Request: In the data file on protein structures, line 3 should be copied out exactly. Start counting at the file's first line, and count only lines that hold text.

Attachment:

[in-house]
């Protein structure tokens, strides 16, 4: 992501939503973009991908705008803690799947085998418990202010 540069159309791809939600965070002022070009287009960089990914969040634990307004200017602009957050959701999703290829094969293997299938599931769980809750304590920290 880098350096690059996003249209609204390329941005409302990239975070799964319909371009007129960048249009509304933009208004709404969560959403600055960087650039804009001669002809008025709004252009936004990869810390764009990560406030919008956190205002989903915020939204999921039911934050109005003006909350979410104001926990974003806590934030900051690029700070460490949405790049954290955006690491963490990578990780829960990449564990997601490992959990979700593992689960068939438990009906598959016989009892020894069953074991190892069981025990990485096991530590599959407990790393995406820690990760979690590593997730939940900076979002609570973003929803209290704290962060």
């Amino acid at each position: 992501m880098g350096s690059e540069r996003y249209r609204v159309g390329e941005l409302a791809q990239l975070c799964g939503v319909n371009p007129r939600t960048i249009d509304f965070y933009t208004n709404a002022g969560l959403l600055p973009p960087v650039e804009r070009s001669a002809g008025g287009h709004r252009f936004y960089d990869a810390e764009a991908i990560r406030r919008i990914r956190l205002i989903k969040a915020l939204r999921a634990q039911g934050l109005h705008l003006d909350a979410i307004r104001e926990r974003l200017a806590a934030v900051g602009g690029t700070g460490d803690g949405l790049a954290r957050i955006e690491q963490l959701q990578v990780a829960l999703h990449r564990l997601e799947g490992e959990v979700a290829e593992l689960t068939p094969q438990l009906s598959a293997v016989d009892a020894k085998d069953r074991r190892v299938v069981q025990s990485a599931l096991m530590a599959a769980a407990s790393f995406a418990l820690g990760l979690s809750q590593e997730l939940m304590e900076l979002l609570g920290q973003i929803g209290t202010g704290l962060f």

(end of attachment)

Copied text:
């Amino acid at each position: 992501m880098g350096s690059e540069r996003y249209r609204v159309g390329e941005l409302a791809q990239l975070c799964g939503v319909n371009p007129r939600t960048i249009d509304f965070y933009t208004n709404a002022g969560l959403l600055p973009p960087v650039e804009r070009s001669a002809g008025g287009h709004r252009f936004y960089d990869a810390e764009a991908i990560r406030r919008i990914r956190l205002i989903k969040a915020l939204r999921a634990q039911g934050l109005h705008l003006d909350a979410i307004r104001e926990r974003l200017a806590a934030v900051g602009g690029t700070g460490d803690g949405l790049a954290r957050i955006e690491q963490l959701q990578v990780a829960l999703h990449r564990l997601e799947g490992e959990v979700a290829e593992l689960t068939p094969q438990l009906s598959a293997v016989d009892a020894k085998d069953r074991r190892v299938v069981q025990s990485a599931l096991m530590a599959a769980a407990s790393f995406a418990l820690g990760l979690s809750q590593e997730l939940m304590e900076l979002l609570g920290q973003i929803g209290t202010g704290l962060f």